Equipping Law Enforcement Officers with the Opioid Antagonist Naloxone




Gilmore, Ginger

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Law Enforcement Management Institute of Texas (LEMIT)



For the past several years, the nation has been under siege by an opioid crisis that has led to many overdose deaths (O’Donnell et al., 2017). The most common opioids being abused are prescription medications, heroin, and fentanyl. The opioid abusers are not alone in their risk of overdose. Other household members, including children, may accidentally be exposed to opioids present in their surroundings. Police officers are also at high risk of exposure due to their frequent contact with drug users. Exposure can occur through skin contact or by inhaling airborne powdered forms. Naloxone is a drug that immediately reverses the effects of an opioid overdose and can save lives in accidental overdose situations. Naloxone should be carried by all police officers. It is now available as a nasal spray that is very simple to administer, even by non-medical personnel. Legislation has been passed in Texas that permits law enforcement agencies to partner with pharmacies to acquire and carry the medication via a standing order. These partnerships, along with government or community grants, can also help control the cost of equipping all officers with it. If law enforcement officers, who are often the first responders to an overdose situation, are routinely equipped with naloxone, lives can be saved. The life may be a drug abuser who now has another chance, or that of a police officer who has been exposed to opioids while coming to an abuser’s aid.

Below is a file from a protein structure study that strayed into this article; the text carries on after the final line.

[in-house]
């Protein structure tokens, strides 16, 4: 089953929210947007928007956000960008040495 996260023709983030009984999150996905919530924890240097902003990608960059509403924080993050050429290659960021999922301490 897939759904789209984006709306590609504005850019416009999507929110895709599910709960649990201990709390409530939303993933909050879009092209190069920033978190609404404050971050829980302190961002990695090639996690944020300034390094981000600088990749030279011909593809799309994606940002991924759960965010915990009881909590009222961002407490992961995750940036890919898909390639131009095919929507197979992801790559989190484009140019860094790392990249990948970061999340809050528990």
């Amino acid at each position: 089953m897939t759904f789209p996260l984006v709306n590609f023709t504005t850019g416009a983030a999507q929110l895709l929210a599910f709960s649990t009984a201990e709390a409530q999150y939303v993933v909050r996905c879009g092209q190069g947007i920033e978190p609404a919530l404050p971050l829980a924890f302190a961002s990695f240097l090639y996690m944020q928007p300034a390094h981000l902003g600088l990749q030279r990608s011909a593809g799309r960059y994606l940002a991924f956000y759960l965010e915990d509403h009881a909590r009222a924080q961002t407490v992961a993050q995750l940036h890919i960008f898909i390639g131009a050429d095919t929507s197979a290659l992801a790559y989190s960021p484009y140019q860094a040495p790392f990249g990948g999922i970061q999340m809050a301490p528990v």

Opioids--Overdose--Treatment--United States, Police Training